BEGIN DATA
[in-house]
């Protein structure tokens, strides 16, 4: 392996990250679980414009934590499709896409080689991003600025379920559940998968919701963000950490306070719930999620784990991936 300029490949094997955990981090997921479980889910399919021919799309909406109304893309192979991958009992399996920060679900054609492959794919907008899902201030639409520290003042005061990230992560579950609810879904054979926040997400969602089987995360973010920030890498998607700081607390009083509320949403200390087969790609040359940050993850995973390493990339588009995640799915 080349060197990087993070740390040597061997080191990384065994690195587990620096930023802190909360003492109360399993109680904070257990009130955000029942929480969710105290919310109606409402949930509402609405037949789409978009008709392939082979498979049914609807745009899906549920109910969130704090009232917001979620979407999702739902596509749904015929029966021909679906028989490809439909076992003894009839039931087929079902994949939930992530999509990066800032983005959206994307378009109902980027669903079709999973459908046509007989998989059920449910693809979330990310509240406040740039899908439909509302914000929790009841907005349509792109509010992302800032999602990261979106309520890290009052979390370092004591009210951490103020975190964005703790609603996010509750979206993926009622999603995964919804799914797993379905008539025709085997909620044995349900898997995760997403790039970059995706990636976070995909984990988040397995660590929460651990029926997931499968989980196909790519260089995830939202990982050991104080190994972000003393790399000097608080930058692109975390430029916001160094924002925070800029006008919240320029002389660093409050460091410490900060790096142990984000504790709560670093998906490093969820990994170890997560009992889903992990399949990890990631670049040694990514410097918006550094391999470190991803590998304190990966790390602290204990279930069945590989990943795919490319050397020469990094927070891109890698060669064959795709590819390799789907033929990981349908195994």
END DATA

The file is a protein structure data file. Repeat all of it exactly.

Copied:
[in-house]
């Protein structure tokens, strides 16, 4: 392996990250679980414009934590499709896409080689991003600025379920559940998968919701963000950490306070719930999620784990991936 300029490949094997955990981090997921479980889910399919021919799309909406109304893309192979991958009992399996920060679900054609492959794919907008899902201030639409520290003042005061990230992560579950609810879904054979926040997400969602089987995360973010920030890498998607700081607390009083509320949403200390087969790609040359940050993850995973390493990339588009995640799915 080349060197990087993070740390040597061997080191990384065994690195587990620096930023802190909360003492109360399993109680904070257990009130955000029942929480969710105290919310109606409402949930509402609405037949789409978009008709392939082979498979049914609807745009899906549920109910969130704090009232917001979620979407999702739902596509749904015929029966021909679906028989490809439909076992003894009839039931087929079902994949939930992530999509990066800032983005959206994307378009109902980027669903079709999973459908046509007989998989059920449910693809979330990310509240406040740039899908439909509302914000929790009841907005349509792109509010992302800032999602990261979106309520890290009052979390370092004591009210951490103020975190964005703790609603996010509750979206993926009622999603995964919804799914797993379905008539025709085997909620044995349900898997995760997403790039970059995706990636976070995909984990988040397995660590929460651990029926997931499968989980196909790519260089995830939202990982050991104080190994972000003393790399000097608080930058692109975390430029916001160094924002925070800029006008919240320029002389660093409050460091410490900060790096142990984000504790709560670093998906490093969820990994170890997560009992889903992990399949990890990631670049040694990514410097918006550094391999470190991803590998304190990966790390602290204990279930069945590989990943795919490319050397020469990094927070891109890698060669064959795709590819390799789907033929990981349908195994």